90 days 365 days

0.12 0.10 0.08 0.06 0.04 0.02 0.00 0 10

1

10

2

3

10 10 Pore size diameter (nm)

Fig. 7. Pore size distribution of the leached specimen for 365 days (measured range: surface part 0–10 mm).

4

10

5

10

Y.S. Choi, E.I. Yang / Nuclear Engineering and Design 259 (2013) 126–136

(a) W/C 0.4

(b) W/C 0.5 Degraded ratio : Ad/At

0.19

0.31

0.33

water curing

0.57

0.69

calcium leached

60 50

0.44

50.87

51.19

51.88

43.52

42.10

41.90

53.27

54.92

53.72

46.08

40

35.04

30

32.91 28.98

20 10 0

Initial

30

60

90

180

270

Compressive strength (MPa)

Compressive strength (MPa)

Degraded ratio : Ad/At 0

70

365

0

70

0.22

0.41

0.61

0.77

calcium leached

50 38.28

40

20

33.04

33.49

24.69

25.31

38.65

40.48

41.90

24.94 20.81 16.40

10 0

9.48

Initial

30

0.78

50 40

37.16

37.67

38.29

27.73

27.51

39.66

41.10

42.53

32.82

30

31.85

20

23.51 19.13

10 0

Initial

30

60

90

180

15.68

270

365

Degraded ratio : Ad/At 0.72

60

90

180

270

Compressive strength (MPa)

Compressive strength (MPa)

0.41

60

30.31

0.67

(d) W/B 0.5 (BFS30%)

water curing

30

0.59

calcium leached

60

Degraded ratio : Ad/At 0.21

0.5

Leaching period (days)

(c) W/B 0.5 (FA10%) 0

0.39

water curing

Leaching period (days)

70

131

365

70

0

0.23

0.37

0.37

water curing

0.56

0.64

0.77

calcium leached

60 50 40 30

40.28

40.44

41.26

30.99

30.38

29.83

41.77

41.99

44.58

32.03 25.07

20

21.21

17.84

10 0

Initial

Leaching period (days)

30

60

90

180

270

365

Leaching period (days)

Fig. 8. Result of compressive strength (specimen size: diameter 100 mm, height 200 mm).

(b) W/C 0.5 Strength of sound concrete Maximum strength Minimum strength

60

S tr e n g th o f d e g r a d e d z o n e (M P a )

Strength of degraded zone (MPa)

(a) W/C 0.4

50 40 30 20 10 0 0

50

100

150

200

250

300

350

Strength of sound concrete Maximum strength Minimum strength

60 50 40 30 20 10 0

400

0

50

Leaching period (days)

S tr e n g th o f d e g r a d e d z o n e (M P a )

Strength of degraded zone (MPa)

50 40 30 20 10 0 50

100

150

200

250

300

350

400

(d) W/B 0.5 (BFS30%)

Strength of sound concrete Maximum strength Minimum strength

0

150

Leaching period (days)

(c) W/B 0.5 (FA10%) 60

100

200

250

300

350

400

Strength of sound concrete Maximum strength Minimum strength

60 50 40 30 20 10 0 0

50

Leaching period (days) Fig. 9. strength of degraded part.

100

150

200

250

300

Leaching period (days)

350

400

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calcium leached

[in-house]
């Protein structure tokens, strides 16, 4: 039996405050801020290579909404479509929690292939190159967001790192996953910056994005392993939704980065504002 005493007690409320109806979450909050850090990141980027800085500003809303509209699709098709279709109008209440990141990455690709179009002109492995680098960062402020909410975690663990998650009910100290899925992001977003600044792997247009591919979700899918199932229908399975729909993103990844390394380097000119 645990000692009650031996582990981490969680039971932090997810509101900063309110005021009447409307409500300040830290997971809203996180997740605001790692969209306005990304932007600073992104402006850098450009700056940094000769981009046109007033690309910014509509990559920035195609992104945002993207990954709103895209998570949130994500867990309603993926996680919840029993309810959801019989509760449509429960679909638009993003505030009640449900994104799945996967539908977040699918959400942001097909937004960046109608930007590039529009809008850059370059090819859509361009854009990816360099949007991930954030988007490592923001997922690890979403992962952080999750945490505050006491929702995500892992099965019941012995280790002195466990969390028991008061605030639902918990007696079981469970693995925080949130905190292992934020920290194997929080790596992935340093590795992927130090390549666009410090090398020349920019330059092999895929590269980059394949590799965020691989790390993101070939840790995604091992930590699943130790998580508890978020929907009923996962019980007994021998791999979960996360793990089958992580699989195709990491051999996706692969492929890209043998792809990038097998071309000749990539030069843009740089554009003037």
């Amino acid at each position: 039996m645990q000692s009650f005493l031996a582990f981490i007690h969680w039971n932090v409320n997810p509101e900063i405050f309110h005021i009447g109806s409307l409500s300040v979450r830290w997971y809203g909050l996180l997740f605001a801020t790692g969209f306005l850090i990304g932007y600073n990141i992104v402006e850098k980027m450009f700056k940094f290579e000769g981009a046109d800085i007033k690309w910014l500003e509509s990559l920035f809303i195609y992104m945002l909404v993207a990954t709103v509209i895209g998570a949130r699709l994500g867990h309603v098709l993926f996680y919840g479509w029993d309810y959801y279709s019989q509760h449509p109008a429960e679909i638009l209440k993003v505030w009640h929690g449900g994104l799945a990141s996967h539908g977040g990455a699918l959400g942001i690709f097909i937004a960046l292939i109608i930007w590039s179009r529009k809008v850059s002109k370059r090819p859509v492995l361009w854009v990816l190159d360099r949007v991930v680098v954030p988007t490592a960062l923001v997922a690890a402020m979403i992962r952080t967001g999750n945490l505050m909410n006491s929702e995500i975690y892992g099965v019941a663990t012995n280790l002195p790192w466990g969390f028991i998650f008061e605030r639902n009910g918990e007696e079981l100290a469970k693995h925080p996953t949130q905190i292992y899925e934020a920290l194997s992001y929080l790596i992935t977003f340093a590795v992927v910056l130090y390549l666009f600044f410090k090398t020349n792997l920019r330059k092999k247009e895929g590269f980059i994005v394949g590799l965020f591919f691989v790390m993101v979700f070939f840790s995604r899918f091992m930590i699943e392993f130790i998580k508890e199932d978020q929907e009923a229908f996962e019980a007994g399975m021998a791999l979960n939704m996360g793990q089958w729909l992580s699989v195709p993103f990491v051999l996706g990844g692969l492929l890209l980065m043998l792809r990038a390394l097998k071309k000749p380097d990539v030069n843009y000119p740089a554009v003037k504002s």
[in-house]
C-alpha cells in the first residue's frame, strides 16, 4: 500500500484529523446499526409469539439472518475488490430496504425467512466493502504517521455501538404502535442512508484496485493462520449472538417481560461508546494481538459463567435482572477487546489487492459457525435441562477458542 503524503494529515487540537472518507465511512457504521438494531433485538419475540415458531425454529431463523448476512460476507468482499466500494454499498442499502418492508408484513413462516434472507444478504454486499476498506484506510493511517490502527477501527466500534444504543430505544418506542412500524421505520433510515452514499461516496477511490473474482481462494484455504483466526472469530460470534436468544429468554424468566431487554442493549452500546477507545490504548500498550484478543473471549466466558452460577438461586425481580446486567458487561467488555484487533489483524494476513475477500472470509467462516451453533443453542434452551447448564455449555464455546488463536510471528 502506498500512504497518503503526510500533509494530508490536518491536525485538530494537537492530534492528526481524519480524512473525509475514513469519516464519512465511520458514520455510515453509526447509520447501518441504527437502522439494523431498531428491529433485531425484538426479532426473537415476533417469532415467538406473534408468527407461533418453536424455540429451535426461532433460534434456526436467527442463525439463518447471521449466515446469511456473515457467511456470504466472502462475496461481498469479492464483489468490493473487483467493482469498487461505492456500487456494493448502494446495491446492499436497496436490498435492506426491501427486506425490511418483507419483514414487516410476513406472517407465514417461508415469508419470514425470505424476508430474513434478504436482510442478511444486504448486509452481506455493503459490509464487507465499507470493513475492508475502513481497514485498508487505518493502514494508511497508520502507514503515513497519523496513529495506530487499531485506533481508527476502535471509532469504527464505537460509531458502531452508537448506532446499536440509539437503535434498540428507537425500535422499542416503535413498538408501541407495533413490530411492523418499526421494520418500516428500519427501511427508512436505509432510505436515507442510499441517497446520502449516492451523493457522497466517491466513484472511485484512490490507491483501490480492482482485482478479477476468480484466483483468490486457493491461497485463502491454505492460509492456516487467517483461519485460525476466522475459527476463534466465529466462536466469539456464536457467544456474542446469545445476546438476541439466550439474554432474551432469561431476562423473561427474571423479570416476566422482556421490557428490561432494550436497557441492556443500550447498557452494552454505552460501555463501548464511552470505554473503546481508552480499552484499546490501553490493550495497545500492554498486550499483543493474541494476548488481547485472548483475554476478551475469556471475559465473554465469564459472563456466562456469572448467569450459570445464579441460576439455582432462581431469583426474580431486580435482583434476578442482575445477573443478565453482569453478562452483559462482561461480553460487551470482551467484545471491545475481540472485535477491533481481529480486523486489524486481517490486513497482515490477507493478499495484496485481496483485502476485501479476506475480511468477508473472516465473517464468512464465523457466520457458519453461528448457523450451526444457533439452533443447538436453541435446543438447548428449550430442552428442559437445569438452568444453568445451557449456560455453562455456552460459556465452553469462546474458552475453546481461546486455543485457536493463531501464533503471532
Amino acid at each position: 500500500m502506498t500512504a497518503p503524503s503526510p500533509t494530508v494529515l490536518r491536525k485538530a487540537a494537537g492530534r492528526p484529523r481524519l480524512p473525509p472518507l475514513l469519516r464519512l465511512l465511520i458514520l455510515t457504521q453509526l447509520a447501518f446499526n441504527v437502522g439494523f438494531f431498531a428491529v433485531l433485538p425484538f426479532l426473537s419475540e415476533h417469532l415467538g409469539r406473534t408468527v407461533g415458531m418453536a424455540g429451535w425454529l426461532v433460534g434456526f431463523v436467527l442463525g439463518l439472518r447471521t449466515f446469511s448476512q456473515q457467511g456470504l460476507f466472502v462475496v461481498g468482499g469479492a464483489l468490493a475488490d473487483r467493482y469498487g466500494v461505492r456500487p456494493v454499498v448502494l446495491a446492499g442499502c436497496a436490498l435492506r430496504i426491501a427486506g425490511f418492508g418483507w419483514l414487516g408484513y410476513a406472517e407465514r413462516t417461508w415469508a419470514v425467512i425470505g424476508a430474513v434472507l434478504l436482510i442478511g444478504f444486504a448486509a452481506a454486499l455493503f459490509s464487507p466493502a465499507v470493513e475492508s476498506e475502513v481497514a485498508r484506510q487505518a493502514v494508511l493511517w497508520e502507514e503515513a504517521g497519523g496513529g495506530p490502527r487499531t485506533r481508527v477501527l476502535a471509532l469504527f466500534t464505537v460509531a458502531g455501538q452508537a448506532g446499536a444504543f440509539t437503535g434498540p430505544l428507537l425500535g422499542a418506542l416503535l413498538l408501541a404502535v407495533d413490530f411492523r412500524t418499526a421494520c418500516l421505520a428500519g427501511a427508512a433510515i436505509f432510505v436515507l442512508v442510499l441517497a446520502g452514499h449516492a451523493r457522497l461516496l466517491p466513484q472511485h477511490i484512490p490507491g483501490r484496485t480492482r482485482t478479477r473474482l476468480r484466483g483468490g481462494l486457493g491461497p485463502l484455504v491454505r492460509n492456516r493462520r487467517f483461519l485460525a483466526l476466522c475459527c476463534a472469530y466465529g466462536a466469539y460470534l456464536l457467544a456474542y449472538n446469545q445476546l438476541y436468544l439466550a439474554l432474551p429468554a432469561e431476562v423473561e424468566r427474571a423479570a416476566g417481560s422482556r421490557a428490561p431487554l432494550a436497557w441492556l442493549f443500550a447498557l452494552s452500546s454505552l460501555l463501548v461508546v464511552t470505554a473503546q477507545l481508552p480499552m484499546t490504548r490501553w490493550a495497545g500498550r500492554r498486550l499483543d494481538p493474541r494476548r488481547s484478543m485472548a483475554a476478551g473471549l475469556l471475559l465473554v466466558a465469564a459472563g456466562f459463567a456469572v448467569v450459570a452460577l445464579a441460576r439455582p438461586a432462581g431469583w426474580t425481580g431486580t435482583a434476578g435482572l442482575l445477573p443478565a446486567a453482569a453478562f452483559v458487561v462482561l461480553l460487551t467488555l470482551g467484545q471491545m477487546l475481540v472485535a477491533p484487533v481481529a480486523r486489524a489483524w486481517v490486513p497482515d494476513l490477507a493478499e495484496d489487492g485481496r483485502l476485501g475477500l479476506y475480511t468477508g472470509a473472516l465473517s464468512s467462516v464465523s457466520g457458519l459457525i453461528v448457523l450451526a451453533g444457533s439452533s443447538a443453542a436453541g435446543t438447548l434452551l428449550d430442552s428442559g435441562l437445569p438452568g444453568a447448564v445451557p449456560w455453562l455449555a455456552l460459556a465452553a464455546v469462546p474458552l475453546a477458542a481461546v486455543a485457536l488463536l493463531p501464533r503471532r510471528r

20

16

12

8

4

0 0

50

100

150

200

250

300

24

water curing

2

water curing

-12

-12

(b) W/C 0.5 Coef. of Chloride diffusion ( 10 m /s)

24

2

Coef. of Chloride diffusion ( 10 m /s)

(a) W/C 0.4

350

20

16

12

8

4

0

400

0

50

100

Leaching period (days)

Coef. of Chloride diffusion ( 10 m /s)

16

12

8

4

0 100

150

200

250

300

24

water curing

2 -12

-12

2

Coef. of Chloride diffusion ( 10 m /s)

calcium leached

20

50

200

250

300

350

400

350

400

(d) W/B 0.5 (BFS30%)

water curing

0

150

Leaching period (days)

(c) W/B 0.5 (FA10%) 24

calcium leached

350

400

Leaching period (days)

calcium leached

20

16

12

8

4

0 0

50

100

150

200

250

300

Leaching period (days)

Fig. 10. Chloride diffusion coefficient of leached concrete using RCPT (total thickness of specimen: 50 mm).

3. Results and discussion 3.1. Evaluation of degradation by leaching Test results of the degraded thickness over a period of one year and the quantity of leached calcium in the specimens are shown in Figs. 2 and 3. Fig. 2 shows the linear variation between the degraded thickness and the square root of time. Carde et al. (1997) found that the leaching degradation is governed by a diffusion mechanism and can be described by Fick’s law, which relates the degraded thickness to the square root of time. On the other hand, the degraded thickness is a linear function of the square root of the immersion time. The tendency of leaching degraded thickness in this study using the concrete specimens similar to the results of another research (Carde et al., 1997) based on mortar or cement paste. The degraded thickness increases with the leaching period. Also, the degradation thickness was influenced by the W/B ratio of concrete specimen. For example, the degraded thickness with a higher W/B ratio is greater than that with a lower W/B ratio in Fig. 2. Thus, it seems that lower W/B ratio makes more difficult to calcium leaching of cement hydrate, because the cement matrix of concrete with lower W/B ratio is more dense than the higher W/B concrete.